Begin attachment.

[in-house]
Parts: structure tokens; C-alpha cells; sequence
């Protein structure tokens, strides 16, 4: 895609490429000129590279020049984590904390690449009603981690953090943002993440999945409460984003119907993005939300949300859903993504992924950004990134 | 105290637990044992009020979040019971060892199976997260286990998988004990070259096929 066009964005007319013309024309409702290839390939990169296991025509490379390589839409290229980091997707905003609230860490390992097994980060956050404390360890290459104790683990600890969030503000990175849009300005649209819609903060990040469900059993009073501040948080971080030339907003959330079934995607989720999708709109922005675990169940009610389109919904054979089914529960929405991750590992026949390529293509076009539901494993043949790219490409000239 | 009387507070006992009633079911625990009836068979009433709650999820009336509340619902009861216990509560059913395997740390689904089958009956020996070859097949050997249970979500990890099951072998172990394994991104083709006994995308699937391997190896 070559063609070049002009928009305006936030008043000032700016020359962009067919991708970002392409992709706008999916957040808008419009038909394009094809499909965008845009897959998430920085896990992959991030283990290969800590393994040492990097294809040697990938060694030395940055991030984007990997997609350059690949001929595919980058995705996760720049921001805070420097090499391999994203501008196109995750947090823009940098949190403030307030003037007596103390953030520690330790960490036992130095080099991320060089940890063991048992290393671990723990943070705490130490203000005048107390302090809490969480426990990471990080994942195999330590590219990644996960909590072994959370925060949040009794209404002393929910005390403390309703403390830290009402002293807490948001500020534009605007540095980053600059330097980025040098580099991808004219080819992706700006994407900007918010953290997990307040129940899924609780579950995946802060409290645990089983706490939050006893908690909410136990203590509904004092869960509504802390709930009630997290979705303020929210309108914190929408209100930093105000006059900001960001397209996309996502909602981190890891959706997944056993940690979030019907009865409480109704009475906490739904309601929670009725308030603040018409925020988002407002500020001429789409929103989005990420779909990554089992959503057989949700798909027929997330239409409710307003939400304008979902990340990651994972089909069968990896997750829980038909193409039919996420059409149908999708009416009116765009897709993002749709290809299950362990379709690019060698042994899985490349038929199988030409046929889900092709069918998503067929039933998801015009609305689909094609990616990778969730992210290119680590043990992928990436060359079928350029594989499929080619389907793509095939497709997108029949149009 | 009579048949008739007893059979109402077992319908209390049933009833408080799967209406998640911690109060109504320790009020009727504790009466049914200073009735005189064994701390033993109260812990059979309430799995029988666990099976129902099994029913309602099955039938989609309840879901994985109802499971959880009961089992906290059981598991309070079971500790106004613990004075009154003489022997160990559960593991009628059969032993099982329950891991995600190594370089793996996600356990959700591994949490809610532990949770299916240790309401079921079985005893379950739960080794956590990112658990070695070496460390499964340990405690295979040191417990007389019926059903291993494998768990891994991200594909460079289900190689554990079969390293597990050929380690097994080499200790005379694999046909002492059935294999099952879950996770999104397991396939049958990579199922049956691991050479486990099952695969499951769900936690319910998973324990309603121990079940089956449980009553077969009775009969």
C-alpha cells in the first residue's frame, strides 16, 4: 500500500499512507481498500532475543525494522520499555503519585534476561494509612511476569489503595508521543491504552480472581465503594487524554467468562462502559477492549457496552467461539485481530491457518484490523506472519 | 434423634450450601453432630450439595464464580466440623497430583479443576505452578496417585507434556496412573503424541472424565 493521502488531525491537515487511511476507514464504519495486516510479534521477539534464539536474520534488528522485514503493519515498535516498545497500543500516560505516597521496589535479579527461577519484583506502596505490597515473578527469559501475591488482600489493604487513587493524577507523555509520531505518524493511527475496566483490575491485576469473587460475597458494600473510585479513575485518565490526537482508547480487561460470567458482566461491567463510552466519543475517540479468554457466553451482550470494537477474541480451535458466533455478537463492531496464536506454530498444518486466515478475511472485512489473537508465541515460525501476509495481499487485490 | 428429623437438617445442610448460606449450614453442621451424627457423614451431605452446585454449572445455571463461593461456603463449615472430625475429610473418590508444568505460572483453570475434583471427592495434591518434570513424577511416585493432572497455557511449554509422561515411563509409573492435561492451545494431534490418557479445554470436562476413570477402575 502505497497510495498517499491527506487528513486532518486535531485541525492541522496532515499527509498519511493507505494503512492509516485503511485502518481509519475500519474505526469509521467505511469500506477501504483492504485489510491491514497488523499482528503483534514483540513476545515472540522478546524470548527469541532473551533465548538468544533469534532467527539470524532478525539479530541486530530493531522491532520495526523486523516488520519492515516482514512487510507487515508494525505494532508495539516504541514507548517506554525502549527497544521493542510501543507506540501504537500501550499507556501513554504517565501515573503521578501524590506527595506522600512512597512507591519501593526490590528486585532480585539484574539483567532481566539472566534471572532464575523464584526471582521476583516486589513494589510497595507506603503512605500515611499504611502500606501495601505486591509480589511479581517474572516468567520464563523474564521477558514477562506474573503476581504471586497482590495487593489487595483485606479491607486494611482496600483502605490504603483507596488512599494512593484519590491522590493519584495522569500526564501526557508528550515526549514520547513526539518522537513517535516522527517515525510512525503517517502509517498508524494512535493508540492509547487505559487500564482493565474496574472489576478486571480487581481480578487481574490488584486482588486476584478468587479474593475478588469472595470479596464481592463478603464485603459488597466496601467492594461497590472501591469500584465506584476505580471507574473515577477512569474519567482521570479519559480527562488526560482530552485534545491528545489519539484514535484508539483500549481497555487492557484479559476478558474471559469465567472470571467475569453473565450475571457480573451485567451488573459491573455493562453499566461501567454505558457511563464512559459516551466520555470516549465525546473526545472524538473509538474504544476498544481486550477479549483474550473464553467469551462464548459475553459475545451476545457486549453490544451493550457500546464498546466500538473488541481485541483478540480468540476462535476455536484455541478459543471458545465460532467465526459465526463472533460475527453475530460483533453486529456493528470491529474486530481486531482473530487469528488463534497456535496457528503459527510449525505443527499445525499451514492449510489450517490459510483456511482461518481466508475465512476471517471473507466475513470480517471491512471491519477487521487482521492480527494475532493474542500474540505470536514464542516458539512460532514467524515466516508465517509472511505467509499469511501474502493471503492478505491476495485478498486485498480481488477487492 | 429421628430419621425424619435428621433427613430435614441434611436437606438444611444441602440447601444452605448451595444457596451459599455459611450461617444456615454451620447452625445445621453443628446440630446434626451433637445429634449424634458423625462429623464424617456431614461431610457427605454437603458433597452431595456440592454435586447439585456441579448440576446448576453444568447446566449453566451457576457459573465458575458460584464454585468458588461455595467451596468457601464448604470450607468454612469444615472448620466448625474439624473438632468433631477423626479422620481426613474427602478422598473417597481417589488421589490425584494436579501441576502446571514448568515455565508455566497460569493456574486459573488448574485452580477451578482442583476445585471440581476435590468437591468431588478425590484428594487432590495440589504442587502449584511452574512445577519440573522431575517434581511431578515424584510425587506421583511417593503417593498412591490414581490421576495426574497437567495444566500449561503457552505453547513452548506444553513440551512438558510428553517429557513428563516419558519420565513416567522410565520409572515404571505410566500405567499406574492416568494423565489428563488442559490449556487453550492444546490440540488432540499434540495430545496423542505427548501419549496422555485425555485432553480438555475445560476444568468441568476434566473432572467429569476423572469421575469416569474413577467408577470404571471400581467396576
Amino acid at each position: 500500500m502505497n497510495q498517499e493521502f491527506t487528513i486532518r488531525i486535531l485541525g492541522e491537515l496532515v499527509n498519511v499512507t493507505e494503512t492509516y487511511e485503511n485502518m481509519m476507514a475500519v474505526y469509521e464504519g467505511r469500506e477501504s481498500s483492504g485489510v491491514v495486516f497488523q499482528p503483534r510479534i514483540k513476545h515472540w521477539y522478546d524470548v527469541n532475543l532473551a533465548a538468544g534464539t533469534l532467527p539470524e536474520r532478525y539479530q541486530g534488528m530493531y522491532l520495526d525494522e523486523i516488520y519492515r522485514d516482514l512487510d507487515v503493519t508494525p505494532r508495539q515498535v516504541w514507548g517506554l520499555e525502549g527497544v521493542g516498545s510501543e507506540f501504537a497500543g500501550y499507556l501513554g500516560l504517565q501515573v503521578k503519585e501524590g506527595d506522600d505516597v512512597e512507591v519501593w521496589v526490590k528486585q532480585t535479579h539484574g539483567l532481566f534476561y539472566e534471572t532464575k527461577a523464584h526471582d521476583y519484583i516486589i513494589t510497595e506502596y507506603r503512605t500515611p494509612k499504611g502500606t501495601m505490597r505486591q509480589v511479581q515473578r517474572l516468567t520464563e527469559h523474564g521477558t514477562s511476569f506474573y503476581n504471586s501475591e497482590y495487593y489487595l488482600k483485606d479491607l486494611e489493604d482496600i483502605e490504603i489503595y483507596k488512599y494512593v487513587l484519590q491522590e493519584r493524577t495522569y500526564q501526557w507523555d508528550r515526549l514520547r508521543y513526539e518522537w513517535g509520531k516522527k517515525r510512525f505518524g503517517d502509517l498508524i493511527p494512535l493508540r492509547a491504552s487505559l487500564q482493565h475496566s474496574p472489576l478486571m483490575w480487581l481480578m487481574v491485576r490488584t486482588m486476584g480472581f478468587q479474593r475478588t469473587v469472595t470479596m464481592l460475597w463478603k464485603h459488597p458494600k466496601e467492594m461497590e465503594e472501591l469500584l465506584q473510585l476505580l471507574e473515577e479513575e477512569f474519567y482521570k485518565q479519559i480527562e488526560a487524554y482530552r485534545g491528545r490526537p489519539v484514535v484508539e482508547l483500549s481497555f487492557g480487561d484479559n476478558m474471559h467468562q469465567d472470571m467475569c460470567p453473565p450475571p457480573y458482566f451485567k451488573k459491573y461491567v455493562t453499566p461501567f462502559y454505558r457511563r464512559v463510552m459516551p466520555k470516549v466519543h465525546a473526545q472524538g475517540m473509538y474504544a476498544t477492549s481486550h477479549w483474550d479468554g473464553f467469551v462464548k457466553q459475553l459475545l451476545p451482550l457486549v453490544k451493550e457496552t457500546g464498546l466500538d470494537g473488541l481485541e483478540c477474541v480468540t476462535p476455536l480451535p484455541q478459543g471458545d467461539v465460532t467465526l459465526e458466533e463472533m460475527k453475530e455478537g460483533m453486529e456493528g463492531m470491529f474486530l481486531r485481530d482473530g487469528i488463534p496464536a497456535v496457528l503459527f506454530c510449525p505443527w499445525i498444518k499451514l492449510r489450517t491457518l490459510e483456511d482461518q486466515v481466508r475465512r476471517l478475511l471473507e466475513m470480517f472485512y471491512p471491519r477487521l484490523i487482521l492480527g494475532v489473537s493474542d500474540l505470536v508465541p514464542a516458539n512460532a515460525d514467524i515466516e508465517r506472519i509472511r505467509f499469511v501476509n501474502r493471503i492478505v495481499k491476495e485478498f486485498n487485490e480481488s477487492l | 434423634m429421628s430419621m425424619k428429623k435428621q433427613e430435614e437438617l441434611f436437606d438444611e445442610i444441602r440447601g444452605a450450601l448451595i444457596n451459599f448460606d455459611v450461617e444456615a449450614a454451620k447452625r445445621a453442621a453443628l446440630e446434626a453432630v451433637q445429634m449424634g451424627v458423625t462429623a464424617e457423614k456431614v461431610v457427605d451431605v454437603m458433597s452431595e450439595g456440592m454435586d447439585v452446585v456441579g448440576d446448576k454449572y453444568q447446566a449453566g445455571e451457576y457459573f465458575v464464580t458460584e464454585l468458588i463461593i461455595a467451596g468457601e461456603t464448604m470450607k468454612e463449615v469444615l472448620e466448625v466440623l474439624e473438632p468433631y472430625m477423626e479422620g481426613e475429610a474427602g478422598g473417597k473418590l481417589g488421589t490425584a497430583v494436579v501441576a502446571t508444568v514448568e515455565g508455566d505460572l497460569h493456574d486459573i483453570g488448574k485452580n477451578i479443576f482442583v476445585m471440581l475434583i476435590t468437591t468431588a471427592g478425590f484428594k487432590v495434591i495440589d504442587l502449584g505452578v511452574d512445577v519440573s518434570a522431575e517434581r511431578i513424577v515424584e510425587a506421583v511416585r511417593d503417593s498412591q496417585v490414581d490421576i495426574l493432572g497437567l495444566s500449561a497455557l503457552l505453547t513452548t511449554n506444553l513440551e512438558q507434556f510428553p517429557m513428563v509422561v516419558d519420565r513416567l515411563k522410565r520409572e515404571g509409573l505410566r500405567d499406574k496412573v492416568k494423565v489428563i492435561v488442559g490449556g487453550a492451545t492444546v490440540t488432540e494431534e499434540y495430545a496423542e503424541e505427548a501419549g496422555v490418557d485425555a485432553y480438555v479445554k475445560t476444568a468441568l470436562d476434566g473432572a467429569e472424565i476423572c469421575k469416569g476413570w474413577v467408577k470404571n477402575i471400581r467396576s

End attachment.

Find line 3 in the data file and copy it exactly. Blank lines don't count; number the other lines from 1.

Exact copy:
């Protein structure tokens, strides 16, 4: 895609490429000129590279020049984590904390690449009603981690953090943002993440999945409460984003119907993005939300949300859903993504992924950004990134 | 105290637990044992009020979040019971060892199976997260286990998988004990070259096929 066009964005007319013309024309409702290839390939990169296991025509490379390589839409290229980091997707905003609230860490390992097994980060956050404390360890290459104790683990600890969030503000990175849009300005649209819609903060990040469900059993009073501040948080971080030339907003959330079934995607989720999708709109922005675990169940009610389109919904054979089914529960929405991750590992026949390529293509076009539901494993043949790219490409000239 | 009387507070006992009633079911625990009836068979009433709650999820009336509340619902009861216990509560059913395997740390689904089958009956020996070859097949050997249970979500990890099951072998172990394994991104083709006994995308699937391997190896 070559063609070049002009928009305006936030008043000032700016020359962009067919991708970002392409992709706008999916957040808008419009038909394009094809499909965008845009897959998430920085896990992959991030283990290969800590393994040492990097294809040697990938060694030395940055991030984007990997997609350059690949001929595919980058995705996760720049921001805070420097090499391999994203501008196109995750947090823009940098949190403030307030003037007596103390953030520690330790960490036992130095080099991320060089940890063991048992290393671990723990943070705490130490203000005048107390302090809490969480426990990471990080994942195999330590590219990644996960909590072994959370925060949040009794209404002393929910005390403390309703403390830290009402002293807490948001500020534009605007540095980053600059330097980025040098580099991808004219080819992706700006994407900007918010953290997990307040129940899924609780579950995946802060409290645990089983706490939050006893908690909410136990203590509904004092869960509504802390709930009630997290979705303020929210309108914190929408209100930093105000006059900001960001397209996309996502909602981190890891959706997944056993940690979030019907009865409480109704009475906490739904309601929670009725308030603040018409925020988002407002500020001429789409929103989005990420779909990554089992959503057989949700798909027929997330239409409710307003939400304008979902990340990651994972089909069968990896997750829980038909193409039919996420059409149908999708009416009116765009897709993002749709290809299950362990379709690019060698042994899985490349038929199988030409046929889900092709069918998503067929039933998801015009609305689909094609990616990778969730992210290119680590043990992928990436060359079928350029594989499929080619389907793509095939497709997108029949149009 | 009579048949008739007893059979109402077992319908209390049933009833408080799967209406998640911690109060109504320790009020009727504790009466049914200073009735005189064994701390033993109260812990059979309430799995029988666990099976129902099994029913309602099955039938989609309840879901994985109802499971959880009961089992906290059981598991309070079971500790106004613990004075009154003489022997160990559960593991009628059969032993099982329950891991995600190594370089793996996600356990959700591994949490809610532990949770299916240790309401079921079985005893379950739960080794956590990112658990070695070496460390499964340990405690295979040191417990007389019926059903291993494998768990891994991200594909460079289900190689554990079969390293597990050929380690097994080499200790005379694999046909002492059935294999099952879950996770999104397991396939049958990579199922049956691991050479486990099952695969499951769900936690319910998973324990309603121990079940089956449980009553077969009775009969």